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Coastal Environmental Baseline Program

Aerial view of a west coast fjord with forest on each coast, a boat in motion with its wake trailing behind.

Belcarra, British Columbia. Photo: Fisheries and Oceans Canada.

We established the Coastal Environmental Baseline Program (Baseline Program) in 2017, as one of the initiatives under the Protecting the Marine Environment pillar of the Government of Canada’s Oceans Protection Plan. We contribute to coastal and waterway protection by providing funding for scientific activities that help us learn more about Canada’s coastal ecosystems.

Coastal ecosystems provide important habitat for species and essential ecosystem services both to local communities and the rest of Canada. These ecosystems are facing strong pressures, such as climate change, marine traffic and development. The more we know about these ecosystems, the better we can plan for and support coastal management.


The Baseline Program supports the collection of ecological data to describe the current state (baseline) of key coastal areas across Canada.

The data is collected by Fisheries and Oceans Canada scientists and a growing number of partners, including First Nations, Inuit, environmental non-government organizations, fisheries associations, academia and local governments.

The Baseline Program takes a collaborative approach to delivery through partner engagement and co-development of priorities for data collection.


Data collection projects are currently underway at 6 key coastal sites:

  1. Placentia Bay, NL
  2. Port of Saint John, NB
  3. Lower St Lawrence Estuary, QC
  4. Iqaluit, NU
  5. Port of Vancouver, BC
  6. Port of Prince Rupert, BC

Each project considers a full breadth of physical and biological characteristics to better understand the current state of each coastal ecosystem.

The Coastal Environmental Baseline Program infographic describes key facts about the program. The infographic is divided into 4 sections, each describing a different element or statistic of the program. National considerations are the principles that govern the program, and are listed as follows: •	address community concerns •	coverage along all 3 ocean coasts •	include local communities in regional program design and implementation •	data meet national and international standards and are publicly accessible. Current sites and number of projects at each site are represented by a map of Canada with the location of each site pinned, along with the name and number of projects. •	Port of Prince Rupert, located on the North Coast of British Columbia, has 9 projects •	Port of Vancouver, located on the south coast of British Columbia, has 2 projects •	Iqaluit, located in Nunavut in the northeast, has 12 projects •	Lower St. Lawrence Estuary, located in southeastern Quebec, has 10 projects •	Port of Saint John, located on the east coast in southern New Brunswick, has 12 projects •	Placentia Bay, located on the far east coast in Newfoundland, has 14 projects. National target ecosystem components are represented by illustrated icons: •	physical/oceanographic o	physical (3 wavy, horizontal lines on top of one another) o	biogeochemical (3 pentagons fused together with arrows around them in a circular pattern) o	sediment quality (a horizontal rectangle with lines running through it varying distances apart) o	substrate (a 3-dimensional shape with multiple irregular sides) •	biological o	algae (a branching, plant-like structure that resembles coral) o	emergents (seaweed) o	invertebrates (snail) o	fish (fish) o	mammals (whale) •	partner organizations are represented by a circular diagram made up of different colours to represent types of partner organizations, with a legend underneath o	yellow: academic institutions o	light blue: non-government organizations o	dark green: First Nations organizations o	grey: Inuit organizations o	dark blue: provincial/territorial government and port authorities o	black: fisheries organizations o	light green: research centres.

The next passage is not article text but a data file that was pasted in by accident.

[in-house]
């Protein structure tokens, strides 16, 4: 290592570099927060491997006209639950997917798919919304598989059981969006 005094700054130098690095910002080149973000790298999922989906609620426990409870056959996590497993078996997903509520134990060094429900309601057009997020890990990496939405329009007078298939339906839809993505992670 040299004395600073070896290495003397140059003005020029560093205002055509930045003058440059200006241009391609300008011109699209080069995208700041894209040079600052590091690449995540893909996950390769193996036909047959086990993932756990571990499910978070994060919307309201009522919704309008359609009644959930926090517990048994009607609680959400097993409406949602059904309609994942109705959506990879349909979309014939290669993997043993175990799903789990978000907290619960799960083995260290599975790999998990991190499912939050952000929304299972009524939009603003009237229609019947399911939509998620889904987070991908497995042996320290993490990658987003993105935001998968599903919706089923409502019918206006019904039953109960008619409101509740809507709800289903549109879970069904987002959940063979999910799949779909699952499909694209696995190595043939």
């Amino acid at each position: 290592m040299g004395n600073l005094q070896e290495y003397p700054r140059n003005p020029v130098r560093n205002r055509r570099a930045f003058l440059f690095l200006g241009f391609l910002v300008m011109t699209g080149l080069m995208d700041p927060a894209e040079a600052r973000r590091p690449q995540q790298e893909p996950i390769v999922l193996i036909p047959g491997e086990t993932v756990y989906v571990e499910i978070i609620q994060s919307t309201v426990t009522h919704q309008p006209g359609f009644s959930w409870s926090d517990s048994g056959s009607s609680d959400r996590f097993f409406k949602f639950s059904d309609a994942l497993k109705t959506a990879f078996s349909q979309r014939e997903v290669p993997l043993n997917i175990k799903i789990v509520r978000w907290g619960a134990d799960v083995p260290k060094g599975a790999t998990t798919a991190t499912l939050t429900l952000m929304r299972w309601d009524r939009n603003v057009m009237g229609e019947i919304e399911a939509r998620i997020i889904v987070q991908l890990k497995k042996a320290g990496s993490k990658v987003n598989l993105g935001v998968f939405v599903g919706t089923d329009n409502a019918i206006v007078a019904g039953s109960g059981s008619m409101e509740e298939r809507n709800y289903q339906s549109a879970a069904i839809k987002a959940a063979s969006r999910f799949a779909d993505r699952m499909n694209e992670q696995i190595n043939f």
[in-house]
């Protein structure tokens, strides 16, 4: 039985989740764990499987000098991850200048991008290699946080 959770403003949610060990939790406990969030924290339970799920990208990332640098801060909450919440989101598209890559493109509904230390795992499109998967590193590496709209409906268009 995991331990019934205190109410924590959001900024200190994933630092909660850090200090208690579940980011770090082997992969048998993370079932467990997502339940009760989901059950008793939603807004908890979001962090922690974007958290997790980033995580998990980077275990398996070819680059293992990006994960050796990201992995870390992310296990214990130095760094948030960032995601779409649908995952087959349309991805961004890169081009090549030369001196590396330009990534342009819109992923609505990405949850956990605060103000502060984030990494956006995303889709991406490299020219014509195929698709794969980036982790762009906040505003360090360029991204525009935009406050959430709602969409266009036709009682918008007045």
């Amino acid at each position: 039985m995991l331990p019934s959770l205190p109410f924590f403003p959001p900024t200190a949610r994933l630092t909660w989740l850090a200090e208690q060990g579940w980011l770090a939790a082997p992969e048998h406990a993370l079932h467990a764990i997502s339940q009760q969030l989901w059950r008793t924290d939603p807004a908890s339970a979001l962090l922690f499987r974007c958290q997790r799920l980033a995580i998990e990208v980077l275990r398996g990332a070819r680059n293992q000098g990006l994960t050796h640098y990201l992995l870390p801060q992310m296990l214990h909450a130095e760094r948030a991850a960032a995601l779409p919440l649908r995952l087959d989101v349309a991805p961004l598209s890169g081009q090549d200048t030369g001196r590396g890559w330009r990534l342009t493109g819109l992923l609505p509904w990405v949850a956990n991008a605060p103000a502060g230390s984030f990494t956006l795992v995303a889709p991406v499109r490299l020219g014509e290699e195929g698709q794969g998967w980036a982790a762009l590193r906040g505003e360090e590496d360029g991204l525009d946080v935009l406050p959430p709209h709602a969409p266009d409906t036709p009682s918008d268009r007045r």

Infographic: Key facts about the Coastal Environmental Baseline Program.

Projects involve a variety of activities, including:

  • field work
  • performing laboratory analyses
  • supporting technical training
  • contributing to student stipends
  • supporting local employment
  • purchasing scientific equipment
  • outreach and engagement activities

Data collected through the Baseline Program will be openly available and compatible with international standards.

Two technicians sitting facing one another on a boat, working on a sampling apparatus, with the water and coastline in the background.

Two technicians taking water samples in the Port of Saint John, New Brunswick. Photo: Fisheries and Oceans Canada.


As of 2021, the Baseline Program has supported 60 projects with 40 different partners throughout Canada, providing approximately $4.6 million in funding per year across all partner-led projects.

Find out more about our current baseline projects:

For more information, visit Introduction to the Baseline Program.

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